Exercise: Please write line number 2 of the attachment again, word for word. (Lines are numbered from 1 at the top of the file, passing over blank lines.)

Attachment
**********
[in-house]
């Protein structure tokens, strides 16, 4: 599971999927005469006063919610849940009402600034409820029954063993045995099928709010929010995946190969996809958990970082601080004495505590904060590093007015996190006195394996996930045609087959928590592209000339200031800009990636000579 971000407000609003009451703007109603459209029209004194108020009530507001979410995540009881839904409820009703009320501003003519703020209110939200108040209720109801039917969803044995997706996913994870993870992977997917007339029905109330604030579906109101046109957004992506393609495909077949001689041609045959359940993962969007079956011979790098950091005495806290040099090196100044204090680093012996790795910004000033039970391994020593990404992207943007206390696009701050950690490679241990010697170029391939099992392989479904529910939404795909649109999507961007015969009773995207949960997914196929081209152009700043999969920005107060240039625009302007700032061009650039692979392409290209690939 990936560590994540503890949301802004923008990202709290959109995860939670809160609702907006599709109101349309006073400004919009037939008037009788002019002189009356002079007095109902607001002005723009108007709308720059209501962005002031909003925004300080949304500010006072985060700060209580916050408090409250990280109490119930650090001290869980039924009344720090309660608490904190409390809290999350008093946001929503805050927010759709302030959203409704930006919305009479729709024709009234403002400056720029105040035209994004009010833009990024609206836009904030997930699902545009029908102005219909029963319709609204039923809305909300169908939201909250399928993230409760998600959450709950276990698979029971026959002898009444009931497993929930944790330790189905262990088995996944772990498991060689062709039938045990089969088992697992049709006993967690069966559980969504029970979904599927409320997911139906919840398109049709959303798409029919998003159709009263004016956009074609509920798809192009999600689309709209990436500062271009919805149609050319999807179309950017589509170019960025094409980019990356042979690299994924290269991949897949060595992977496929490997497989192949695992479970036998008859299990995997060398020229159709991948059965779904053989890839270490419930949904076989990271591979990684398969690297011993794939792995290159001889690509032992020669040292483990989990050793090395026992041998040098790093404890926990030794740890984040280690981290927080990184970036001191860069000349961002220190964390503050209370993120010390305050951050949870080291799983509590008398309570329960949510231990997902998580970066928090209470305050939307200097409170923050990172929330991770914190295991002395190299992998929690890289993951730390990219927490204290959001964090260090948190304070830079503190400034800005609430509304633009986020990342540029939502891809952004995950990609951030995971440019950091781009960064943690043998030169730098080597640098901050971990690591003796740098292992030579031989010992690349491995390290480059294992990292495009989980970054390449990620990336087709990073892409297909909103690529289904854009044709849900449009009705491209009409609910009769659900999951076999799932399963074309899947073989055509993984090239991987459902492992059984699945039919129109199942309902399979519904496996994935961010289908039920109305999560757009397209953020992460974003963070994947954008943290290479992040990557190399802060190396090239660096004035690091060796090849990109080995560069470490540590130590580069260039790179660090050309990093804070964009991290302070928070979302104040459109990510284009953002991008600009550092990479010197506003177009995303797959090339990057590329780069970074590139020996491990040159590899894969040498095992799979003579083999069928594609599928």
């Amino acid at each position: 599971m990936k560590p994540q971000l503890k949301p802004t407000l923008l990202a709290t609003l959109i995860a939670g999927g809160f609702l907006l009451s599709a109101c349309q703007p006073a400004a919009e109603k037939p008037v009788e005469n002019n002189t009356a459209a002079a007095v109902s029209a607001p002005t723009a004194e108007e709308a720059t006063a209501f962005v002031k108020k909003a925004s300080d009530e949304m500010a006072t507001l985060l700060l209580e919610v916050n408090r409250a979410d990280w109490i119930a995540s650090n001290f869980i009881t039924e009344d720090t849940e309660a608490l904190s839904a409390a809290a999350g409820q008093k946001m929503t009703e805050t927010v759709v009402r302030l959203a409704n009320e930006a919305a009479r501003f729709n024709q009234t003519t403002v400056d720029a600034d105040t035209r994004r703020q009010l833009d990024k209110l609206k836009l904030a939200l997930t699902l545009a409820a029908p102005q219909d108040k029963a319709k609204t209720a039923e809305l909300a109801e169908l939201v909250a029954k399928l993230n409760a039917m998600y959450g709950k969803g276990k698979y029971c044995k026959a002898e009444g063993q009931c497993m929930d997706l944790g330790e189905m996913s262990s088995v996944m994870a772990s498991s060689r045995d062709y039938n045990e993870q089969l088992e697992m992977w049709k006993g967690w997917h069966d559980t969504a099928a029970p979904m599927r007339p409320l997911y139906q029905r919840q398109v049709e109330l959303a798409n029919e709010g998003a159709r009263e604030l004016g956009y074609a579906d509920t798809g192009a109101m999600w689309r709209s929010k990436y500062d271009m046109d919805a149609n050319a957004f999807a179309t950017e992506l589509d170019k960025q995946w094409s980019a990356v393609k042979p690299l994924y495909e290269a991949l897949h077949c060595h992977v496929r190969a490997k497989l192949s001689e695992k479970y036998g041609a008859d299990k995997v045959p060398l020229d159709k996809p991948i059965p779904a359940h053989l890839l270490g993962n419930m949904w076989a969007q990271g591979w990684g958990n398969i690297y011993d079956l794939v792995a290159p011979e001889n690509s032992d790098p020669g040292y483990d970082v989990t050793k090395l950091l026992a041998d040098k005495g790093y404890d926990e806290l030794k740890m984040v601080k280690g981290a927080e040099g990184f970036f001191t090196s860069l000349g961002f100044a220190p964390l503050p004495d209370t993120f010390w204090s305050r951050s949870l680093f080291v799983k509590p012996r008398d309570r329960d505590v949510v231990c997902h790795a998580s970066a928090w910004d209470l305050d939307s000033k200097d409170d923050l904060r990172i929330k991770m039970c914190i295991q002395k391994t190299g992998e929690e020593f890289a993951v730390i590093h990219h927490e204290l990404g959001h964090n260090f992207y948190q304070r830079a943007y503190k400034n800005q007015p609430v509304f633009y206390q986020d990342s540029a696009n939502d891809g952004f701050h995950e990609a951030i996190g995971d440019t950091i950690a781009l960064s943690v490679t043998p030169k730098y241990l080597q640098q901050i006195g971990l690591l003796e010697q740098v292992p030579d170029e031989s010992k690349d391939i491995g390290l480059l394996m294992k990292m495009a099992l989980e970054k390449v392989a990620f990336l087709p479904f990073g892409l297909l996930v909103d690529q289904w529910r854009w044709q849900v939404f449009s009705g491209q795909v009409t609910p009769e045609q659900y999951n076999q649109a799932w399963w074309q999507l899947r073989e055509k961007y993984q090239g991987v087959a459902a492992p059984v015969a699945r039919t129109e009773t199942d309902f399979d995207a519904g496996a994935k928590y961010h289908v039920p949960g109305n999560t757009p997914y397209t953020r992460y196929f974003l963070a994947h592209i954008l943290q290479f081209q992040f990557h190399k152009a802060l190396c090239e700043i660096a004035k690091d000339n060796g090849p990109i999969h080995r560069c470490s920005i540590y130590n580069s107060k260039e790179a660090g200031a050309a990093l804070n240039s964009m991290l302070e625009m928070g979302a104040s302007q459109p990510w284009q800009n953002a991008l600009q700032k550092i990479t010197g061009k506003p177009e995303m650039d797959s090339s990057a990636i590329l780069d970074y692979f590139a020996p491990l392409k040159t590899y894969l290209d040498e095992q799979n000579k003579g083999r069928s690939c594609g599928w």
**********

């Protein structure tokens, strides 16, 4: 599971999927005469006063919610849940009402600034409820029954063993045995099928709010929010995946190969996809958990970082601080004495505590904060590093007015996190006195394996996930045609087959928590592209000339200031800009990636000579 971000407000609003009451703007109603459209029209004194108020009530507001979410995540009881839904409820009703009320501003003519703020209110939200108040209720109801039917969803044995997706996913994870993870992977997917007339029905109330604030579906109101046109957004992506393609495909077949001689041609045959359940993962969007079956011979790098950091005495806290040099090196100044204090680093012996790795910004000033039970391994020593990404992207943007206390696009701050950690490679241990010697170029391939099992392989479904529910939404795909649109999507961007015969009773995207949960997914196929081209152009700043999969920005107060240039625009302007700032061009650039692979392409290209690939 990936560590994540503890949301802004923008990202709290959109995860939670809160609702907006599709109101349309006073400004919009037939008037009788002019002189009356002079007095109902607001002005723009108007709308720059209501962005002031909003925004300080949304500010006072985060700060209580916050408090409250990280109490119930650090001290869980039924009344720090309660608490904190409390809290999350008093946001929503805050927010759709302030959203409704930006919305009479729709024709009234403002400056720029105040035209994004009010833009990024609206836009904030997930699902545009029908102005219909029963319709609204039923809305909300169908939201909250399928993230409760998600959450709950276990698979029971026959002898009444009931497993929930944790330790189905262990088995996944772990498991060689062709039938045990089969088992697992049709006993967690069966559980969504029970979904599927409320997911139906919840398109049709959303798409029919998003159709009263004016956009074609509920798809192009999600689309709209990436500062271009919805149609050319999807179309950017589509170019960025094409980019990356042979690299994924290269991949897949060595992977496929490997497989192949695992479970036998008859299990995997060398020229159709991948059965779904053989890839270490419930949904076989990271591979990684398969690297011993794939792995290159001889690509032992020669040292483990989990050793090395026992041998040098790093404890926990030794740890984040280690981290927080990184970036001191860069000349961002220190964390503050209370993120010390305050951050949870080291799983509590008398309570329960949510231990997902998580970066928090209470305050939307200097409170923050990172929330991770914190295991002395190299992998929690890289993951730390990219927490204290959001964090260090948190304070830079503190400034800005609430509304633009986020990342540029939502891809952004995950990609951030995971440019950091781009960064943690043998030169730098080597640098901050971990690591003796740098292992030579031989010992690349491995390290480059294992990292495009989980970054390449990620990336087709990073892409297909909103690529289904854009044709849900449009009705491209009409609910009769659900999951076999799932399963074309899947073989055509993984090239991987459902492992059984699945039919129109199942309902399979519904496996994935961010289908039920109305999560757009397209953020992460974003963070994947954008943290290479992040990557190399802060190396090239660096004035690091060796090849990109080995560069470490540590130590580069260039790179660090050309990093804070964009991290302070928070979302104040459109990510284009953002991008600009550092990479010197506003177009995303797959090339990057590329780069970074590139020996491990040159590899894969040498095992799979003579083999069928594609599928």